balfegor -

" I wouldn't be comfortable summarising the bill as including funding for abortions, at least not without caveating that such is merely the likely effect of implementing the bill at this time."

If you changed "likely" to "almost certain" I might be willing to go along with you on that. But is a 99% chance really all that much different than 100%?

Bruce Hayden said...

Be fair to the man -- (1) the stimulus doesn't really kick in until 2010 (election year!) so it's not really reasonable to expect it to have an effect now; and (2) even if the stimulus works, employment is a lagging indicator; it's not going to recover until we are well into our recovery. That's what sunk George Herbert Walker Bush.

The problem with that is that it was sold as being absolutely so urgent that Congress couldn't take the time to read the bill.

Of course, there was always that disconnect with the "stimulus" bill. Any more, shovel ready infrastructure projects are almost impossible. And so, there is invariably a long time lag before they get designed, bid, let, and then started. We all know how government procurement works, and it isn't fast. But projects coming online in (now later) 2010, 2011, all the way up to apparently 2019, are likely to be countercyclical. But these are supposedly the best type of projects for Keynesian economic stimulus.

The reality is that the "stimulus" bill was never really about stimulus, but rather primarily about paying of political constituents and implementing a number of long term liberal wish list items. The problem though is that the Obama Administration put its reputation on ramming this through because our economy so desperately needed the stimulus, likely knowing that it wouldn't really stimulate the economy or save jobs. So, now they want another "stimulus" package to do what the first one was sold to us to do, but was never designed to accomplish.

knox said...

or crying that they don't know what's in the bill.

How passive-aggressive of you.

chickenlittle said...

@garage:

Which part of the horse this bill rode in on are you?

Bruce Hayden said...

Probably a bit too late to get any comments here, but this is the last thread on ObamaCare I have found here.

I was thinking in the shower this morning about the Health Insurance Exchanges. The statewide one makes a bit of sense, maybe. But there is also supposed to be a national one, and that is what has me worried.

The problem is that there are reasons that health insurance premiums differently in different parts of this country, and that difference is primarily due to costs. There are two big cost items of interest.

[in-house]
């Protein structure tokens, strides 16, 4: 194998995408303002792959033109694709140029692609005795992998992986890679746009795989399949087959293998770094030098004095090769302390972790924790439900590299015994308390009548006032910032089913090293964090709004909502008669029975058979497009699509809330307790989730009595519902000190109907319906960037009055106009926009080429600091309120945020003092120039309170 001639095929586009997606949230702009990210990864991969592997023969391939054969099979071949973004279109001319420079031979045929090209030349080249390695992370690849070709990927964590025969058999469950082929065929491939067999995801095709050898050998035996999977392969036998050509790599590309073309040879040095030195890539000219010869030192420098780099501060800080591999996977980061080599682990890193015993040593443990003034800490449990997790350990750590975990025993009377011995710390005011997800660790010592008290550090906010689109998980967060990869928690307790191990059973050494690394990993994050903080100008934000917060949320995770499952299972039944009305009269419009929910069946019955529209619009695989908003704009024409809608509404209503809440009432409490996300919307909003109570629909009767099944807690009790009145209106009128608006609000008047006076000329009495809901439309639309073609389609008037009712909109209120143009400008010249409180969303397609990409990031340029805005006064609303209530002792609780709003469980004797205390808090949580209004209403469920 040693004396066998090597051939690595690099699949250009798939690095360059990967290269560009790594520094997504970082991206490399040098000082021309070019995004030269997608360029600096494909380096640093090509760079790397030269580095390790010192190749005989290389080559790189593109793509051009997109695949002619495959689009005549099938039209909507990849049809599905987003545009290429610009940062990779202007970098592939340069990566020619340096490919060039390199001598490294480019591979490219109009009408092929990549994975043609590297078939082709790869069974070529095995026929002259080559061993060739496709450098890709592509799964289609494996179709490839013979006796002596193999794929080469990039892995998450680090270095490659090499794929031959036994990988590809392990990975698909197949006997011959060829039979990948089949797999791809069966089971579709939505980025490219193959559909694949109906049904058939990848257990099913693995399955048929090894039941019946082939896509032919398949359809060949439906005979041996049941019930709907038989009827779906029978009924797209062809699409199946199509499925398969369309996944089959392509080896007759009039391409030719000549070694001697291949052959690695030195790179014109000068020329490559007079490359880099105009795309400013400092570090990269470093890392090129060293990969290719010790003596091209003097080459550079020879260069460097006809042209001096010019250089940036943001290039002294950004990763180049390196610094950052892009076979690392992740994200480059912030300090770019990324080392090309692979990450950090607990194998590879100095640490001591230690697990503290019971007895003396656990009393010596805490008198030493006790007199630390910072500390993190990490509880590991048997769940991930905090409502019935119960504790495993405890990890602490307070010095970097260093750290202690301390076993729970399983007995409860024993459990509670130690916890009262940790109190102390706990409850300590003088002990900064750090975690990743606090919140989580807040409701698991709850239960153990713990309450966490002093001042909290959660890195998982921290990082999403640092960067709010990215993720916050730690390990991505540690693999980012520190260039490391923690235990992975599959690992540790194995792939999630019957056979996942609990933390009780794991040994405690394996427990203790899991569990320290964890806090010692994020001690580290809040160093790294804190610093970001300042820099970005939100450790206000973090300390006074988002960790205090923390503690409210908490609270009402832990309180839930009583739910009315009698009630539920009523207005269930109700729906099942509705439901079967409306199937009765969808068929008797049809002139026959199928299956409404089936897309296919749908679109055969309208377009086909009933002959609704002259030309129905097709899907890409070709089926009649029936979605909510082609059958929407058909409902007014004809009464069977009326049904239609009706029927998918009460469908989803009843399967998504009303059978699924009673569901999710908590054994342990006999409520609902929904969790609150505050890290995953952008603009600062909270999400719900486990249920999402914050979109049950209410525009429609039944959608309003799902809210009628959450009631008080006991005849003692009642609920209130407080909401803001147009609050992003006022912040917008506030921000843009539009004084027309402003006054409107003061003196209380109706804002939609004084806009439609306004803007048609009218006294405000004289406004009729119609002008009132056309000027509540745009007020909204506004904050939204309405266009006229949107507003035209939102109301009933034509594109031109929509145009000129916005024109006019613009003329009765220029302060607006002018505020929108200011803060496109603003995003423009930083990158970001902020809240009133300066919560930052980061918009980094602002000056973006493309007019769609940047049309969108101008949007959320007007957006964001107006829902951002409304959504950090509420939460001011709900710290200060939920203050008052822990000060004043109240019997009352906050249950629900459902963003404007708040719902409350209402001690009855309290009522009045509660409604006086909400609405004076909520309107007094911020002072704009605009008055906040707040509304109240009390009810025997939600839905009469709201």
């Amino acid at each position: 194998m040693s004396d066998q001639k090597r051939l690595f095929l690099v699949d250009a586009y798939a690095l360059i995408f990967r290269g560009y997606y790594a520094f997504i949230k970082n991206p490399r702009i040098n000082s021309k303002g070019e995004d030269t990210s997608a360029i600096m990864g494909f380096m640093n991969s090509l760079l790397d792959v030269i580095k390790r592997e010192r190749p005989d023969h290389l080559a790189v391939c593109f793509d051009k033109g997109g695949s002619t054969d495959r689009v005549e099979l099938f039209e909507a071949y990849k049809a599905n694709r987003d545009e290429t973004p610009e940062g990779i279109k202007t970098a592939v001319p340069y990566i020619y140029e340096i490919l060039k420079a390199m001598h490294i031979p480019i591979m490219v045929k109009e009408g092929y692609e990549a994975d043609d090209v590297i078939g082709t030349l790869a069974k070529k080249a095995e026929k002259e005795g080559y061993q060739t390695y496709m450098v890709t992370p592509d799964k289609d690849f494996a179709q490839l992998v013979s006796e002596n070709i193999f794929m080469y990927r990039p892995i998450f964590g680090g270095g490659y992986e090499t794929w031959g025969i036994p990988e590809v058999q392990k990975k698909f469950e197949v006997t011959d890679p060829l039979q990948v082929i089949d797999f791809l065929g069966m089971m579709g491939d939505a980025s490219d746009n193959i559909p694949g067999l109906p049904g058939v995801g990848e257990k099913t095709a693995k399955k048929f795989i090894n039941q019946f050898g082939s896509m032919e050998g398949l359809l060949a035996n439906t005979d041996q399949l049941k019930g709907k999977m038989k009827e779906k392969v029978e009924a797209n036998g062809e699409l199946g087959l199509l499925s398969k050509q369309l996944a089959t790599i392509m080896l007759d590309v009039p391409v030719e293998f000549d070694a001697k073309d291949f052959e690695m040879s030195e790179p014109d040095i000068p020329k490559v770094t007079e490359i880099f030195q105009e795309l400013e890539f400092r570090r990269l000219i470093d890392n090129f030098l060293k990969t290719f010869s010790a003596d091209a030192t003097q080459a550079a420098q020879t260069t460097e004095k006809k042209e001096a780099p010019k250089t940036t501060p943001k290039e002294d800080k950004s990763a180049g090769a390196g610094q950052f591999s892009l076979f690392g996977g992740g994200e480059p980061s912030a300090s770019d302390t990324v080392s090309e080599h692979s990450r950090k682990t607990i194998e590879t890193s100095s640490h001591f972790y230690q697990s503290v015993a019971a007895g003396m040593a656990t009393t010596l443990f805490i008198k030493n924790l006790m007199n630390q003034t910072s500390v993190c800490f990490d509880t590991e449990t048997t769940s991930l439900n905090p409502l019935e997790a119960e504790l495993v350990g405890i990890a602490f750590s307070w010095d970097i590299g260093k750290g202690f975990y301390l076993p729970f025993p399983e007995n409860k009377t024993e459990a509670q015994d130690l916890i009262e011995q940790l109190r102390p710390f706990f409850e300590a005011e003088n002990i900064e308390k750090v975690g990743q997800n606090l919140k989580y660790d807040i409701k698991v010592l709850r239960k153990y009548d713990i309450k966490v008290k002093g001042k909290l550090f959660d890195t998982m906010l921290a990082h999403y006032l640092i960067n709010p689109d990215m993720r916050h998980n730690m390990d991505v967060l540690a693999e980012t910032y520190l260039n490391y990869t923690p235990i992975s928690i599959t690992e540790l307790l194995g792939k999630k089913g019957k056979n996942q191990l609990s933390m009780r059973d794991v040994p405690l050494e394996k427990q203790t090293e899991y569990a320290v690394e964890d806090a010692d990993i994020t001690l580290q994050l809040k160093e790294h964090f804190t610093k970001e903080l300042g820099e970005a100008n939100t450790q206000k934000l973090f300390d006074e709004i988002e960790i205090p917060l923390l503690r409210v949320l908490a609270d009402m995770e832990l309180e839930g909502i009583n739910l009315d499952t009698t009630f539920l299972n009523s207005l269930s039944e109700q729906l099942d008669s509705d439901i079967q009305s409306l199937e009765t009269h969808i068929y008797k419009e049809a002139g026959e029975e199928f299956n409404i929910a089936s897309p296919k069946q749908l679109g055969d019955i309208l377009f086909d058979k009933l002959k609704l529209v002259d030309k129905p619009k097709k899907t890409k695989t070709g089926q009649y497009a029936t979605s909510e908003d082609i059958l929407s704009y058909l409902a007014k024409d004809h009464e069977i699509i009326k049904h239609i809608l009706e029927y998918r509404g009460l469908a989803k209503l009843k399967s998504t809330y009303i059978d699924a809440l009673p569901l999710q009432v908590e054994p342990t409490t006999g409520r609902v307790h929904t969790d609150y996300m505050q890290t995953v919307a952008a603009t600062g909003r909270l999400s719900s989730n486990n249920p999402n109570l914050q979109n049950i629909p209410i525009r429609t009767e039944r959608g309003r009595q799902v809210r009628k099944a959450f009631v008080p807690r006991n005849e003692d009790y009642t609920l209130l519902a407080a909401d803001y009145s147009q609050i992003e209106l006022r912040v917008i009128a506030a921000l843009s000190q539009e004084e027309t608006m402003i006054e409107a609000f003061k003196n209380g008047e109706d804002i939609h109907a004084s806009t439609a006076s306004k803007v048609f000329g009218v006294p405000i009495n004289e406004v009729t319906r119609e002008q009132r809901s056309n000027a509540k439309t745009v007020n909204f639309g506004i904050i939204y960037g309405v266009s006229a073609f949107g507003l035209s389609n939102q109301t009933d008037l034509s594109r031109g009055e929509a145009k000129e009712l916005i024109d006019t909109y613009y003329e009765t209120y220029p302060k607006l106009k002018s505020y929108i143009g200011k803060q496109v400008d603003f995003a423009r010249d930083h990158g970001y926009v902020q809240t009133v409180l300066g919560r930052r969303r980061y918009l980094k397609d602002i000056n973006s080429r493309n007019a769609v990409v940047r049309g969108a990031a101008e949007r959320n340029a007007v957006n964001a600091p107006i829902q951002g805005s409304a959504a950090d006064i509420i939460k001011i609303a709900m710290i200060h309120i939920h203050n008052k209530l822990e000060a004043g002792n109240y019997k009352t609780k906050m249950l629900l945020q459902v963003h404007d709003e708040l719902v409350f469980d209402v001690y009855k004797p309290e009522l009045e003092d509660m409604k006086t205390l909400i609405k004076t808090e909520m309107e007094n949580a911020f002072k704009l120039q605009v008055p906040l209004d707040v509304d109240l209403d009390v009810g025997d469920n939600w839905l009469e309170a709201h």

First, there is the cost of living. Living in New York City or San Francisco is far more expensive than living in much of flyover country. We just opened a San Jose office, and our billing rates for CA work are $100 or so an hour higher than in adjoining states (NV and AZ). And, even then, our rates are notably lower than those with comparable skills living in that area, and are just imposed to pay the high rent for that area.

Everything is expensive in those high cost areas, including rent, salaries, and invariably taxes (higher rate on a higher base). And, yes, so is heath care and health care insurance.

Secondly, one of the stark differences between NV and CA is that the former has fairly draconian medical malpractice limitations. Not only are non-economic damages capped fairly low, but there are procedural safeguards against anything approaching a frivolous case.

Not surprisingly, health care costs are significantly higher for states that don't have medical malpractice limits in place, even controlling for everything else. Malpractice insurance is significantly lower, and there may be a bit less totally defensive testing, etc. going on.

So, any insurance company brave enough to compete in a national insurance exchange is going to have to rate according to the worst possible scenario - high cost state with no effective medical malpractice limitations in place.

So, why is this feature so attractive to the Obama base and why is it in the bill? My guess is that it is there because this is a mechanism for those in flyover country to subsidize the health care of those in the bi-coastal areas where Obama has the most support (and where medical costs are highest for the reasons above). Oh, and it provides a way to mitigate the damage done to the health care consumers in those states by runaway medical malpractice verdicts (which benefits one of his biggest contributing constituencies).

Just a thought.